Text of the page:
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SKIPJACK Class circa mid-late '70's Hull Numbers on sail.

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  • SKIPJACK Class circa mid-late '70's Hull Numbers on sail.

    All,

    I've always portrayed my boats (cold war nukes) as they would appear on patrol, w/o those bright white Hull numbers painted on them. I've decided after all these years to stop that practice and go ahead and add them, appearing as if she just left the yard for a photo op. Photo being the "key" word here as I now want my models' of the boats they portray to be ID'd as that boat.

    So here's a multi-part question.

    1-I remember the GRANT (on which I served) had intermittent weld marks spelling out 631 on the sail, but we never had them on during my rotation. So can I assume they're a standard size to be visible from some specified minimum distance?

    2-Size? Looking at a lot of old photo's, I'm thinking 3'. Is that correct?

    3-If indeed larger than 2', I'm in trouble since at my scale 1:48, the biggest set of dry transfers from "Woodland Scenics" has a max height of 1/2".

    4-Is there an alternate dry transfer Manufacturer with 3/4" numbers in the appropriate font?

    5-Alternative method's w/o a huge $$ investment? Blue tape mask, Xacto, airbrush? Print your own decals? Sign-O-Rama??

    Thanks!


    NEVER underestimate the power of a Sailor who served aboard a submarine.

  • #2
    I've got a superb source for custom dry transfers. They did the work on my ALVIN and also made me custom watermarks and hull numbers for my current Thor Seawolf refit. If you can send me a detailed list, or better yet, a JPG of what you need, along with sizes, I can get you a quote pretty fast. They're really reasonable. I believe a full set of custom transfers for the SeaWolf worked out to about $80 including a full-color 3"x3" logo from the boat.

    Bob

    Comment


    • #3
      Each class has (or maybe 'had', this was over forty-years ago) in the engineering log-room a copy of the 'painting schedule' which not only defined the blacks and grays demarcation lines, but also means of application, location, font, and size of draft, name, and hull numbers. I can't speak for non SubPac units, but our Commodore had all his units weld-beads (that defined the edges and boarders of the big sail numbers) ground off. So, no painted hull numbers on the sail. But we did have these big, heavy, pain-in-the-ass hull number plaques we would hang on the sides of the sail for special occasions. We did sport the for and aft draft numbers, but no ships name or hull numbers.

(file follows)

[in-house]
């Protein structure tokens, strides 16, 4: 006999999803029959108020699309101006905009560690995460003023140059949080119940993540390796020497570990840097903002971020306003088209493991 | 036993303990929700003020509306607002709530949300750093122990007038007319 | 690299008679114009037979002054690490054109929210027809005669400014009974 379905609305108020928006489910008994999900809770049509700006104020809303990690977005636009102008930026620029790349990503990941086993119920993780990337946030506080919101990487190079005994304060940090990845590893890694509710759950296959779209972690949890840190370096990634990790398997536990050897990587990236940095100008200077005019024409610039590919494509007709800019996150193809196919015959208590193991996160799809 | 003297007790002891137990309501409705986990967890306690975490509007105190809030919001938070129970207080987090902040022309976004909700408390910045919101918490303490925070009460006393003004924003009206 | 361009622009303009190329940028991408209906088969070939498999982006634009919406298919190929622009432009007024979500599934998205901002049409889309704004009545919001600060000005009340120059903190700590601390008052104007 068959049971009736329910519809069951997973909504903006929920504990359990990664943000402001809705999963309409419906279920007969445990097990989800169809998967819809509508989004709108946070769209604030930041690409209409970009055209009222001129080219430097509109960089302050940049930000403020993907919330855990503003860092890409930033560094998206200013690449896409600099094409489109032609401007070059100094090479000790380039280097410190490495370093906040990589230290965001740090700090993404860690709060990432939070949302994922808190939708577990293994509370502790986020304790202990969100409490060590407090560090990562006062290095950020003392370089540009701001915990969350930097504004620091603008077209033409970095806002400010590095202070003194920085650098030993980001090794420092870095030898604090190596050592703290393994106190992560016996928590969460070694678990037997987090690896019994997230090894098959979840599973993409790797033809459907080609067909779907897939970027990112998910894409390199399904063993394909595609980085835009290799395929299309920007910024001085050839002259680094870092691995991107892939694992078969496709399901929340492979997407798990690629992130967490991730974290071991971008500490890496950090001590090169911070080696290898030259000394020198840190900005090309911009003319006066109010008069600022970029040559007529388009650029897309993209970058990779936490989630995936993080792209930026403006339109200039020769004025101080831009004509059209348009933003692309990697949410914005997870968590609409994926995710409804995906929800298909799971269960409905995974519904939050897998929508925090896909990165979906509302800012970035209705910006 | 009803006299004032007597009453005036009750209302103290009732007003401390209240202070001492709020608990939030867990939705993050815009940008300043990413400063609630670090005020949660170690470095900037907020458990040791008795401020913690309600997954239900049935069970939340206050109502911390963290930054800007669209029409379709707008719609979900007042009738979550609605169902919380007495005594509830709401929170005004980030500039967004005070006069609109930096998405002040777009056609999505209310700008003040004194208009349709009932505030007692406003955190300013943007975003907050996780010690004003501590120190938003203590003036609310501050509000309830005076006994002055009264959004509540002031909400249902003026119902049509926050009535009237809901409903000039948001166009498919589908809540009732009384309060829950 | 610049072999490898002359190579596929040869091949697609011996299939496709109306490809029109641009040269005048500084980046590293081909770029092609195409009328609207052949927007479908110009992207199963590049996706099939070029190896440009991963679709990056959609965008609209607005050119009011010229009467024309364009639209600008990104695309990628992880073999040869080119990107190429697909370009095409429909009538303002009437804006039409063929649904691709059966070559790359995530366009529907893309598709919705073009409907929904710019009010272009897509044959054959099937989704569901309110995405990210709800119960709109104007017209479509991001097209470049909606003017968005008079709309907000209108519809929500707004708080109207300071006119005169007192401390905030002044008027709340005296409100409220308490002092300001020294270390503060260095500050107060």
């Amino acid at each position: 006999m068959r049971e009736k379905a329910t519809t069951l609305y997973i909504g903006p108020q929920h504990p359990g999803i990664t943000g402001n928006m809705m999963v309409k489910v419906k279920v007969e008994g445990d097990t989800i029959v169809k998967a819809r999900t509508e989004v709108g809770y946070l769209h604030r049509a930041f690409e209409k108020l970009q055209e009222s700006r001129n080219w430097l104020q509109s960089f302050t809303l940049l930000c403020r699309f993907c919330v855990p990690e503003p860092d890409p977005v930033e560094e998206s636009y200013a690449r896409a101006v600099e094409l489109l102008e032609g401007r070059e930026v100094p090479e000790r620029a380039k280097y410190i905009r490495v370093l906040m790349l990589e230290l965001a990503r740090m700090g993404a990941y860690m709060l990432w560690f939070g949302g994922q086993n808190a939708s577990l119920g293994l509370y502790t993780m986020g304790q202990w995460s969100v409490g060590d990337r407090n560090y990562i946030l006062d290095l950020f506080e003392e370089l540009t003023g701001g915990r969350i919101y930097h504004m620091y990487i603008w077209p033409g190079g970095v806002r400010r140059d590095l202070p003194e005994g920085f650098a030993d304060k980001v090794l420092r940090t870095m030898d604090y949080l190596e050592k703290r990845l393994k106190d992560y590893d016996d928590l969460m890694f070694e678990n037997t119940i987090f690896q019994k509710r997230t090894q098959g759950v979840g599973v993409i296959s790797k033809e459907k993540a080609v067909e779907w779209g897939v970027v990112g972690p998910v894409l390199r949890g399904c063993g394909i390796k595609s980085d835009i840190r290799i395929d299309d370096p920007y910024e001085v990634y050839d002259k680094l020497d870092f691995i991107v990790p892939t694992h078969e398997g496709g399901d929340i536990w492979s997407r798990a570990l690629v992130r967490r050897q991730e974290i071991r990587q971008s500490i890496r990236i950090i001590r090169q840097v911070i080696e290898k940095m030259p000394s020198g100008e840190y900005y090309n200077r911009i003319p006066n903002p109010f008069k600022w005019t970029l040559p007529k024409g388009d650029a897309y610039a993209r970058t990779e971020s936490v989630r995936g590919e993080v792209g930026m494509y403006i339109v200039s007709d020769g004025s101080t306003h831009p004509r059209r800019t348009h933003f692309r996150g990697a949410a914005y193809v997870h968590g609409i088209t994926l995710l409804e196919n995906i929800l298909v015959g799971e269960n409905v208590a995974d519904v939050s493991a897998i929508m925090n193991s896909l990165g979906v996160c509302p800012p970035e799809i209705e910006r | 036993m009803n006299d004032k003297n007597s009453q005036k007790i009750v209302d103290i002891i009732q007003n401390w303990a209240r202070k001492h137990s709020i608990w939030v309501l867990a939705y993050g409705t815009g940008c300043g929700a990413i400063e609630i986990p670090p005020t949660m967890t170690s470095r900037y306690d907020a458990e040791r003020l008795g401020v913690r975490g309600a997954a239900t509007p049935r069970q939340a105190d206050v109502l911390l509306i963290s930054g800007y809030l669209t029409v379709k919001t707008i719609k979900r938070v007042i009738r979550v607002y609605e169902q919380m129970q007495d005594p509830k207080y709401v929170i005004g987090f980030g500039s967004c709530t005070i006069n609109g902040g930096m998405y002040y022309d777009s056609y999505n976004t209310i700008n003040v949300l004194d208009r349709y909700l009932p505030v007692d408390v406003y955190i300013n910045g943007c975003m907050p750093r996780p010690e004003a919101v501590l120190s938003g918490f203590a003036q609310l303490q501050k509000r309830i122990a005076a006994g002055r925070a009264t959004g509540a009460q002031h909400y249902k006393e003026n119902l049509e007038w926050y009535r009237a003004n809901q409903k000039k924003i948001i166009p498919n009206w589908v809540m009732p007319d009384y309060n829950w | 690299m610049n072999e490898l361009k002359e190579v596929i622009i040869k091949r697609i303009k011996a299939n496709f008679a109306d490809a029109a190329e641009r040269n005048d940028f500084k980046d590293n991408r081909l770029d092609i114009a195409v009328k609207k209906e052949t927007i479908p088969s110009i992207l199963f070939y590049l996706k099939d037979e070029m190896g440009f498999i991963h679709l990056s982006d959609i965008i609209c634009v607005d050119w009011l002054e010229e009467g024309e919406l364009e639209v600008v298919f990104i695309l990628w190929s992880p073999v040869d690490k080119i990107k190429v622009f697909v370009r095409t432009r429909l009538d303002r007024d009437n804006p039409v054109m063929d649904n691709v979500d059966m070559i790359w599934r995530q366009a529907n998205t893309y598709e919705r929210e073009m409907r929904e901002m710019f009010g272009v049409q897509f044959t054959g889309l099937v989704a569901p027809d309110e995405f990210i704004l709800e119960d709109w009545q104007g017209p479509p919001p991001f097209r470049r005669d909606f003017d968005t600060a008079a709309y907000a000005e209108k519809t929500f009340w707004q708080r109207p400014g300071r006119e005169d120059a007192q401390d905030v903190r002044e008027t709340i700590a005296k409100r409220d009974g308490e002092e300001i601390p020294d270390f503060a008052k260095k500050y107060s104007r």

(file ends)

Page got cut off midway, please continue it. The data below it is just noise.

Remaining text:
Here's what we looked like after leaving Pearl for our extended yard period at Groton:



      No hull numbers, no name, and the black-gray 'Pacific scheme'. The boat, patrol ready.

      And Here's what the pig-fish looked like when decked out for the camera (post commissioning or pre-com somewhere):



      International-orange escape buoy fairings plates, name, hull numbers, and draft numbers.

      If you can't find decal or dry-transfers for the markings, you do this:













      David
      "... well, that takes care of Jorgenson's theory!"

      Comment


      • #4
        Originally posted by SubHuman View Post
        I've got a superb source for custom dry transfers. They did the work on my ALVIN and also made me custom watermarks and hull numbers for my current Thor Seawolf refit. If you can send me a detailed list, or better yet, a JPG of what you need, along with sizes, I can get you a quote pretty fast. They're really reasonable. I believe a full set of custom transfers for the SeaWolf worked out to about $80 including a full-color 3"x3" logo from the boat.

        Bob
        Thanks Bob!!